By Chelsea Weeks, News Editor (Photo by Jonathan Soder/The Bison)
Anxiety for an upcoming test, an awkward eating schedule, or depression over a relationship are common issues many college students face.
However, these issues also impact a student’s overall mental health.
OBU students gathered Tuesday, March 13, at 3:30 to discuss the topic of mental health. Throughout the night, students were able to ask questions to a board of panelists who spoke from their areas of expertise.
Panelists included Dr. Paul Donnelly, assistant professor of criminal justice, Dr. Tara Signs, director of Marriage and Family Therapy Clinical, Dr. Christopher McMillion, assistant professor of political science, Dr. Robin Brothers, assistant professor of nursing, and Mr. Mason Phillips, an adjunct professor and OBU alumni.
“Let’s Talk at OBU should serve as a model for our country in how to have these conversations,” president of SGA Hunter Doucette said. “I find one of the hardest things to do, is to make others care about something that doesn’t directly touch them. Let’s Talk opens the eyes of students in many regards, to issues that they may never have been familiar with. Let’s Talk has the potential to create advocates.”
Mental health covers the emotional, psychological and social aspects of life. How one feels, thinks, acts and responds to stress, all relate to mental health. A variety of factors can contribute to the state of someone’s mental health, whether it’s brain chemistry, life experiences or family history.
“I think if we can begin to talk and understand it, people can make informed decisions about things they do in their life and how they respond to the stressors of life, I think everyone’s better served,” Donnelly said.
“As Christians, I don’t think we recognize, and are sensitive enough, to what goes on on campus. There are kids who are really struggling to a variety of issues. If we can talk about it and not make it a taboo subject, in that it’s okay to admit that you have a problem, that you have an issue and know where you can get help.”
According to the Center for Disease Control and Prevention, an estimated 50 percent of Americans will be diagnosed with a mental illness or disorder at some point in their life.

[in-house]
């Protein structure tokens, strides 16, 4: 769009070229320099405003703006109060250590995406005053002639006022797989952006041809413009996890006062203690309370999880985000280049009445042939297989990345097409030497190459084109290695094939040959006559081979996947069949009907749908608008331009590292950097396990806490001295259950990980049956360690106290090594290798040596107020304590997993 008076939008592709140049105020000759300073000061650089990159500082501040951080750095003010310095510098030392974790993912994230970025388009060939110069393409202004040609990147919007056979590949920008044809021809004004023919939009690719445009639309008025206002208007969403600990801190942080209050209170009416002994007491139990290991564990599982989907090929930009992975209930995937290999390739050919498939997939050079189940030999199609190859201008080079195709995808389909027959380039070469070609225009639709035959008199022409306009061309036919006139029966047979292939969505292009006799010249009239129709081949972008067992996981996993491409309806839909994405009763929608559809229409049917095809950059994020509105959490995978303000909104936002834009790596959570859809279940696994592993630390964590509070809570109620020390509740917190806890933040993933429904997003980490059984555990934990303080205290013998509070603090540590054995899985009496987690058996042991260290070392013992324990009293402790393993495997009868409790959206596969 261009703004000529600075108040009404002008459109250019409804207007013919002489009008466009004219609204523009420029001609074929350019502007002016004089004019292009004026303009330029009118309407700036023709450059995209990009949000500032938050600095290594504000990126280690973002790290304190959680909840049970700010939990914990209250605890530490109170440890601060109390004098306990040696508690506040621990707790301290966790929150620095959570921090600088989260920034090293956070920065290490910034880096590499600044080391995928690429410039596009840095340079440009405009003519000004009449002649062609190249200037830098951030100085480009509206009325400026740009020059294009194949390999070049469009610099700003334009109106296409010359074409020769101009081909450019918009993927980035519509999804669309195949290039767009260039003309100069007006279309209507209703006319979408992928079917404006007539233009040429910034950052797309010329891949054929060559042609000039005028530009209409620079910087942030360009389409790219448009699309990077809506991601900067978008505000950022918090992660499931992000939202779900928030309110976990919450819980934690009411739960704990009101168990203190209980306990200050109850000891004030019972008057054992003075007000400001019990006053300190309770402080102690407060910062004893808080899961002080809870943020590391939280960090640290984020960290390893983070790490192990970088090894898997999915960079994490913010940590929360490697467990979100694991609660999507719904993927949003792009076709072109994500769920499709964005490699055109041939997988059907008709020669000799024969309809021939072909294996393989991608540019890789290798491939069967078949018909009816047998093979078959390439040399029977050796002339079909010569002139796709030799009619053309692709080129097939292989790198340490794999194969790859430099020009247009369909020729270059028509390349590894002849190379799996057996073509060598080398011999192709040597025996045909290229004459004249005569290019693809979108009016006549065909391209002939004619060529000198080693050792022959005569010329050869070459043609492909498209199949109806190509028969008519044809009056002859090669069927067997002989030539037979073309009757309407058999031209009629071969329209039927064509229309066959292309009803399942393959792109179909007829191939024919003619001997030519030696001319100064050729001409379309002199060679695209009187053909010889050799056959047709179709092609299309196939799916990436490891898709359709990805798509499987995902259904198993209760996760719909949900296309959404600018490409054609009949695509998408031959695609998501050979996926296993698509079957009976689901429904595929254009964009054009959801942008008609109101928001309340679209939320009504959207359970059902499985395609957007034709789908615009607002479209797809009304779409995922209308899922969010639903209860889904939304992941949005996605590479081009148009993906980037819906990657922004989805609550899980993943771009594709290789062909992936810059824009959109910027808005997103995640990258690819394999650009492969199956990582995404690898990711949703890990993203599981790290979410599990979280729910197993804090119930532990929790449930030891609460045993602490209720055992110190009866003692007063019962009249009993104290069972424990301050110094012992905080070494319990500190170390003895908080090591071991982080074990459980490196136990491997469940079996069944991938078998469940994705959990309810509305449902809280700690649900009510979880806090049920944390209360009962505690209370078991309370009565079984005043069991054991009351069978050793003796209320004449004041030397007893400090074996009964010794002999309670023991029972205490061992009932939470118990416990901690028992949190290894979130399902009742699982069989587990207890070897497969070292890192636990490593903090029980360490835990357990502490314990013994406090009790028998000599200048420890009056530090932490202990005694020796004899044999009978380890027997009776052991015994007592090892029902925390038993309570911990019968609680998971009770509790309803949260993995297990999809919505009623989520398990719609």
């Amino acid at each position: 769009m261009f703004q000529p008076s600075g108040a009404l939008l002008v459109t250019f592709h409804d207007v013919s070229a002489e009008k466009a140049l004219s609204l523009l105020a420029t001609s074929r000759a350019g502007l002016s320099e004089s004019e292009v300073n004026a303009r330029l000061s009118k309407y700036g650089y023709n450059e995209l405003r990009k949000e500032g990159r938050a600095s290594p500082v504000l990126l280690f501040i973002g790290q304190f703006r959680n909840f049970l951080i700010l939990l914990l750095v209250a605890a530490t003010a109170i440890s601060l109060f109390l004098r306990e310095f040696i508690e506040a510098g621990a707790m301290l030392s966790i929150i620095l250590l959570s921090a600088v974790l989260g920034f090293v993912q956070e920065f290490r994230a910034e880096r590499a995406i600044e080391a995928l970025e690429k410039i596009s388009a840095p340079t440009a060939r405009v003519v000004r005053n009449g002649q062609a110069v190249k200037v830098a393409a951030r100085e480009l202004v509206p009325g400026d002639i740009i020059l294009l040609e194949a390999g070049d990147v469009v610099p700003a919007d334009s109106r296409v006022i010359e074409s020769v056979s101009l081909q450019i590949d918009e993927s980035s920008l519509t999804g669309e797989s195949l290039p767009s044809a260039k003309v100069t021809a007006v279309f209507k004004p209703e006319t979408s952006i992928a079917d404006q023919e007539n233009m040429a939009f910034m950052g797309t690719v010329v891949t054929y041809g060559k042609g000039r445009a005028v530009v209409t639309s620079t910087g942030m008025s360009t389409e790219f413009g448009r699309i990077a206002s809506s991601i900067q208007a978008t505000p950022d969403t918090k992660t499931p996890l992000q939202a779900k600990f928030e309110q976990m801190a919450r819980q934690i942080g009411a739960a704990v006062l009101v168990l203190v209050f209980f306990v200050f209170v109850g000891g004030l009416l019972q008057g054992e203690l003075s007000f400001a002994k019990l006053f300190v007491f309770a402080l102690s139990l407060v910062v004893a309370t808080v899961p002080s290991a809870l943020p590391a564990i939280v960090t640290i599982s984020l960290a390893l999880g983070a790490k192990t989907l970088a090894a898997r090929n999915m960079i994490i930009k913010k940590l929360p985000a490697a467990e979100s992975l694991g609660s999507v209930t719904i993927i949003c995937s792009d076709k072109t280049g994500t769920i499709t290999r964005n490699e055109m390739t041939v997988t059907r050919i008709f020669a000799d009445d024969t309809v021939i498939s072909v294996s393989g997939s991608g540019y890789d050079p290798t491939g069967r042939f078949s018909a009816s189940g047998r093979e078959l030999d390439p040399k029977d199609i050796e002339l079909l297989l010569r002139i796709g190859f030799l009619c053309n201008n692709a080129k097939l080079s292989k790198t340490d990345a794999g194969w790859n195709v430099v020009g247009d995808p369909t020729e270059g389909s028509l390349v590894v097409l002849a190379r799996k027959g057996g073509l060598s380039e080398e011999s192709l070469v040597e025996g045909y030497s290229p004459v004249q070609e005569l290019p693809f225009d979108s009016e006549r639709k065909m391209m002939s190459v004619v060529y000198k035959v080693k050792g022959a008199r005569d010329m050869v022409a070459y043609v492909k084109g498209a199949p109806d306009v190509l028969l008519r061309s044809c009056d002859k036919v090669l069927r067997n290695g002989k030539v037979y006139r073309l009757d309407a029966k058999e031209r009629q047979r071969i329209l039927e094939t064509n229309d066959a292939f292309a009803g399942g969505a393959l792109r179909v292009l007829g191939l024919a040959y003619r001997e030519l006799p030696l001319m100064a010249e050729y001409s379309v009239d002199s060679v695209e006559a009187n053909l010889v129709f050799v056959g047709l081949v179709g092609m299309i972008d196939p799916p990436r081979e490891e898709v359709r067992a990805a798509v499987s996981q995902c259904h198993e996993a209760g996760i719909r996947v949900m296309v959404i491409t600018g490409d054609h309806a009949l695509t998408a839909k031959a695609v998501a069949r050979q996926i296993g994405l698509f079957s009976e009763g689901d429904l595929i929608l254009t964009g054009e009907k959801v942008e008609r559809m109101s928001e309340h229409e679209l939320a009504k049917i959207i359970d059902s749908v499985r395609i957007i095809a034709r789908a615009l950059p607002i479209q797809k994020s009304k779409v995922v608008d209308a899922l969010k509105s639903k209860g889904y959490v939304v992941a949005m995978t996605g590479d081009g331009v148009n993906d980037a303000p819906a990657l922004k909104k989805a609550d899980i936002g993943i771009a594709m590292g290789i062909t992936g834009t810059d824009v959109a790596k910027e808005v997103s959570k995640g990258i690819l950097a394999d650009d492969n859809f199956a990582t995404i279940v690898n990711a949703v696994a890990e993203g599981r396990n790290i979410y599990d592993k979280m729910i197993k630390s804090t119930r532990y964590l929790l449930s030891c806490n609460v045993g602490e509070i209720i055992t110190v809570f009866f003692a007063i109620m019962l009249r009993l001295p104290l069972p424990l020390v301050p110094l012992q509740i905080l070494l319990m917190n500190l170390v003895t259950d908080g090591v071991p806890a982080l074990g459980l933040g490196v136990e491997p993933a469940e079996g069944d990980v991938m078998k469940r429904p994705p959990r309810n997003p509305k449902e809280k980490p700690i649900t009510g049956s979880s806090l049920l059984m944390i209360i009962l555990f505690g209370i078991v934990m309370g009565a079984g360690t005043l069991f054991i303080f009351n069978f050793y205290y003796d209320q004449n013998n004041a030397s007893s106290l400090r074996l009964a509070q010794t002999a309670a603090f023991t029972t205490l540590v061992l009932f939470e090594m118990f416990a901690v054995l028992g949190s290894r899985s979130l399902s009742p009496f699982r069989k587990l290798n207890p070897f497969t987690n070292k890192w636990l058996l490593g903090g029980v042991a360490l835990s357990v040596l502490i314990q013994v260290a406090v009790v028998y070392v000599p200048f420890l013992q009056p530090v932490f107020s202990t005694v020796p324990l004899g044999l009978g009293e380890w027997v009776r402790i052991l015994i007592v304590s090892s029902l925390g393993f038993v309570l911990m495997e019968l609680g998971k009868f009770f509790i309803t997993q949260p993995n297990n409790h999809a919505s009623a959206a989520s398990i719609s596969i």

Mental health has always been looked down upon throughout American history and has had a negative stigma attached to it.
“I’ve seen over the years how mental health has been increasingly criminalized,” Donnelly said. “For example, the largest mental health facility in the state of Texas is the Harris County Jail. In other words, there are more people receiving mental health treatment in jail than in any place else in the entire state,” he said.
“My direct experience is seeing the criminalization of mental health. My concern, however, has grown because of experiences with family and friends who’ve wrestled with some serious mental health issues and how that impacts on families and their life [structure].”
OBU’s Student Government Association started the Let’s Talk sessions last semester and hopes to have another one before the spring semester is over. The hope is to not only discuss more issues in the future, but revisit some covered in the past.
“It is important for student government to sponsor these events because we represent a diverse population and the issues we discuss affect particular groups differently,” Doucette said. “Therefore, it is vital firstly, for the sake of community at OBU, to understand how these sensitive subjects are viewed through various lenses,” he said.
“Secondly, it provides students with the necessary knowledge to engage in public discourse and effectively communicate with those outside of OBU. Christians need to be on the frontlines seeking justice. These events better equip students to do just that.”
Donnelly said he enjoys the Let’s Talk sessions because he sees the power behind students who are becoming not only educated on these sensitive issues, but also are motivated to take action.
“The greatest impact I’ve seen as a result of Let’s Talk is OBU students being able to have civil discourse on issues that usually divide our nation,” Doucette said.
“Students are more prone to listen to one another and by doing that, are able to see that there is much more in common than what separates. These conversations do not end once students walk out the door. Issues are being discussed in the dorms, in the GC, in the caf, in the classroom.”
OBU offers free therapy sessions to all OBU students, staff and faculty. The OBU Marriage and Family Therapy Clinic is located on the first floor of Shawnee Hall. They are open Monday through Friday from 8:00 a.m. to 7:00 p.m. and Saturday from 9:00 a.m. to 5:00 p.m.